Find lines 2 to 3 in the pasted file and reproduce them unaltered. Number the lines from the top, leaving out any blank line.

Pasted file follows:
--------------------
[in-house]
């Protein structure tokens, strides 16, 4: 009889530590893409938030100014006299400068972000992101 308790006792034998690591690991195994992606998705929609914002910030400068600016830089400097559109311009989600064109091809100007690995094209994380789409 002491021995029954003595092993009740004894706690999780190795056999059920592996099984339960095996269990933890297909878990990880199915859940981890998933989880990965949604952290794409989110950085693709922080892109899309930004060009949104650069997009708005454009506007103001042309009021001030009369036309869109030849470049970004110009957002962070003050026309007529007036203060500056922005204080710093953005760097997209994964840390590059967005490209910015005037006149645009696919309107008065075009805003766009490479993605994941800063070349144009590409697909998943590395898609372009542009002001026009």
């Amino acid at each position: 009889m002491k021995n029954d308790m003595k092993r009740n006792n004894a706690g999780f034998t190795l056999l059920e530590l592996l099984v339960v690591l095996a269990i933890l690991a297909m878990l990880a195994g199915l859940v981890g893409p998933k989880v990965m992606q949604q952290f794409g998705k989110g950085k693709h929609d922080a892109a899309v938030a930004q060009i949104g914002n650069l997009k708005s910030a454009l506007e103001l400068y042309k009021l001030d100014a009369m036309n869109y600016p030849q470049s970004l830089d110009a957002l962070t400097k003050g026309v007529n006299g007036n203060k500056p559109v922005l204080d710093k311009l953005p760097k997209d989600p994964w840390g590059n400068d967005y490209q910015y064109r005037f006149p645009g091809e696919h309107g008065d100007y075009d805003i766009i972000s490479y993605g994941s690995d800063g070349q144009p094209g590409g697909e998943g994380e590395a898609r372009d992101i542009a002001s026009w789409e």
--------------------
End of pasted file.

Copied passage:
């Protein structure tokens, strides 16, 4: 009889530590893409938030100014006299400068972000992101 308790006792034998690591690991195994992606998705929609914002910030400068600016830089400097559109311009989600064109091809100007690995094209994380789409 002491021995029954003595092993009740004894706690999780190795056999059920592996099984339960095996269990933890297909878990990880199915859940981890998933989880990965949604952290794409989110950085693709922080892109899309930004060009949104650069997009708005454009506007103001042309009021001030009369036309869109030849470049970004110009957002962070003050026309007529007036203060500056922005204080710093953005760097997209994964840390590059967005490209910015005037006149645009696919309107008065075009805003766009490479993605994941800063070349144009590409697909998943590395898609372009542009002001026009």
């Amino acid at each position: 009889m002491k021995n029954d308790m003595k092993r009740n006792n004894a706690g999780f034998t190795l056999l059920e530590l592996l099984v339960v690591l095996a269990i933890l690991a297909m878990l990880a195994g199915l859940v981890g893409p998933k989880v990965m992606q949604q952290f794409g998705k989110g950085k693709h929609d922080a892109a899309v938030a930004q060009i949104g914002n650069l997009k708005s910030a454009l506007e103001l400068y042309k009021l001030d100014a009369m036309n869109y600016p030849q470049s970004l830089d110009a957002l962070t400097k003050g026309v007529n006299g007036n203060k500056p559109v922005l204080d710093k311009l953005p760097k997209d989600p994964w840390g590059n400068d967005y490209q910015y064109r005037f006149p645009g091809e696919h309107g008065d100007y075009d805003i766009i972000s490479y993605g994941s690995d800063g070349q144009p094209g590409g697909e998943g994380e590395a898609r372009d992101i542009a002001s026009w789409e």